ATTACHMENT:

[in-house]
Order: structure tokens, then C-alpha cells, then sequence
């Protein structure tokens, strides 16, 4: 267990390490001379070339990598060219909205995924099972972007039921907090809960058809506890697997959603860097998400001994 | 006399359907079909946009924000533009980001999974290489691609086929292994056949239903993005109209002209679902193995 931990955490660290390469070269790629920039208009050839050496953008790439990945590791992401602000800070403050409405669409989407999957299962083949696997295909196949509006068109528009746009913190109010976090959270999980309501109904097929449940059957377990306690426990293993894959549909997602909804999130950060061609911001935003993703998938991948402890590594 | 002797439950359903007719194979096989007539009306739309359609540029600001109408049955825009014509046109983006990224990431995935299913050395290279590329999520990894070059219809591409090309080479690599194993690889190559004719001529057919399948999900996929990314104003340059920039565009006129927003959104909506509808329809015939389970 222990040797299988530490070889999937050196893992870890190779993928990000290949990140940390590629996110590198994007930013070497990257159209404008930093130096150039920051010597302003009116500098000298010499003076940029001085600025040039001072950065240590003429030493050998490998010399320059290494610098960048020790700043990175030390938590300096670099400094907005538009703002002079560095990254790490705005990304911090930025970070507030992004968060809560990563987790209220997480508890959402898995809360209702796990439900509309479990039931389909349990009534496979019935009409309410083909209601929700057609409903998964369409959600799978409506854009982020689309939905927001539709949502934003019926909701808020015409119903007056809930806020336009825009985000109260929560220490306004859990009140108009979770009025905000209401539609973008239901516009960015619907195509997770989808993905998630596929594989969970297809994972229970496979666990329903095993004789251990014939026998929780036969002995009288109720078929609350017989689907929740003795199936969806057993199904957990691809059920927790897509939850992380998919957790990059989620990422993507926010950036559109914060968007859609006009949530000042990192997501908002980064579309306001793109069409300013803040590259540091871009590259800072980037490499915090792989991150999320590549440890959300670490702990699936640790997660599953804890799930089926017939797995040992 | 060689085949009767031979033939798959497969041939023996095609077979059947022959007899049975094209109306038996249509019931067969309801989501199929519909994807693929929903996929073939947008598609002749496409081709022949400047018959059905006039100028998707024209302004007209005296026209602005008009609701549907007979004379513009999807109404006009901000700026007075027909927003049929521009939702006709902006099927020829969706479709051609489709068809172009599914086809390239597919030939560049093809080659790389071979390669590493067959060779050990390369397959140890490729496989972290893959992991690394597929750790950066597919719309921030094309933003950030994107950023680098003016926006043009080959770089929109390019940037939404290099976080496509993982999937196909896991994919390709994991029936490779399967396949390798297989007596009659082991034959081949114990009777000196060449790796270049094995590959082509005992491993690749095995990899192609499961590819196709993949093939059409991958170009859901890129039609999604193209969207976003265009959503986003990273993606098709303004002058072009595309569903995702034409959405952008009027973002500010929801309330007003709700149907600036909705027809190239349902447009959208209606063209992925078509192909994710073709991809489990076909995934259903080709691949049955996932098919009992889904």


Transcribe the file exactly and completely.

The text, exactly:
[in-house]
Order: structure tokens, then C-alpha cells, then sequence
């Protein structure tokens, strides 16, 4: 267990390490001379070339990598060219909205995924099972972007039921907090809960058809506890697997959603860097998400001994 | 006399359907079909946009924000533009980001999974290489691609086929292994056949239903993005109209002209679902193995 931990955490660290390469070269790629920039208009050839050496953008790439990945590791992401602000800070403050409405669409989407999957299962083949696997295909196949509006068109528009746009913190109010976090959270999980309501109904097929449940059957377990306690426990293993894959549909997602909804999130950060061609911001935003993703998938991948402890590594 | 002797439950359903007719194979096989007539009306739309359609540029600001109408049955825009014509046109983006990224990431995935299913050395290279590329999520990894070059219809591409090309080479690599194993690889190559004719001529057919399948999900996929990314104003340059920039565009006129927003959104909506509808329809015939389970 222990040797299988530490070889999937050196893992870890190779993928990000290949990140940390590629996110590198994007930013070497990257159209404008930093130096150039920051010597302003009116500098000298010499003076940029001085600025040039001072950065240590003429030493050998490998010399320059290494610098960048020790700043990175030390938590300096670099400094907005538009703002002079560095990254790490705005990304911090930025970070507030992004968060809560990563987790209220997480508890959402898995809360209702796990439900509309479990039931389909349990009534496979019935009409309410083909209601929700057609409903998964369409959600799978409506854009982020689309939905927001539709949502934003019926909701808020015409119903007056809930806020336009825009985000109260929560220490306004859990009140108009979770009025905000209401539609973008239901516009960015619907195509997770989808993905998630596929594989969970297809994972229970496979666990329903095993004789251990014939026998929780036969002995009288109720078929609350017989689907929740003795199936969806057993199904957990691809059920927790897509939850992380998919957790990059989620990422993507926010950036559109914060968007859609006009949530000042990192997501908002980064579309306001793109069409300013803040590259540091871009590259800072980037490499915090792989991150999320590549440890959300670490702990699936640790997660599953804890799930089926017939797995040992 | 060689085949009767031979033939798959497969041939023996095609077979059947022959007899049975094209109306038996249509019931067969309801989501199929519909994807693929929903996929073939947008598609002749496409081709022949400047018959059905006039100028998707024209302004007209005296026209602005008009609701549907007979004379513009999807109404006009901000700026007075027909927003049929521009939702006709902006099927020829969706479709051609489709068809172009599914086809390239597919030939560049093809080659790389071979390669590493067959060779050990390369397959140890490729496989972290893959992991690394597929750790950066597919719309921030094309933003950030994107950023680098003016926006043009080959770089929109390019940037939404290099976080496509993982999937196909896991994919390709994991029936490779399967396949390798297989007596009659082991034959081949114990009777000196060449790796270049094995590959082509005992491993690749095995990899192609499961590819196709993949093939059409991958170009859901890129039609999604193209969207976003265009959503986003990273993606098709303004002058072009595309569903995702034409959405952008009027973002500010929801309330007003709700149907600036909705027809190239349902447009959208209606063209992925078509192909994710073709991809489990076909995934259903080709691949049955996932098919009992889904």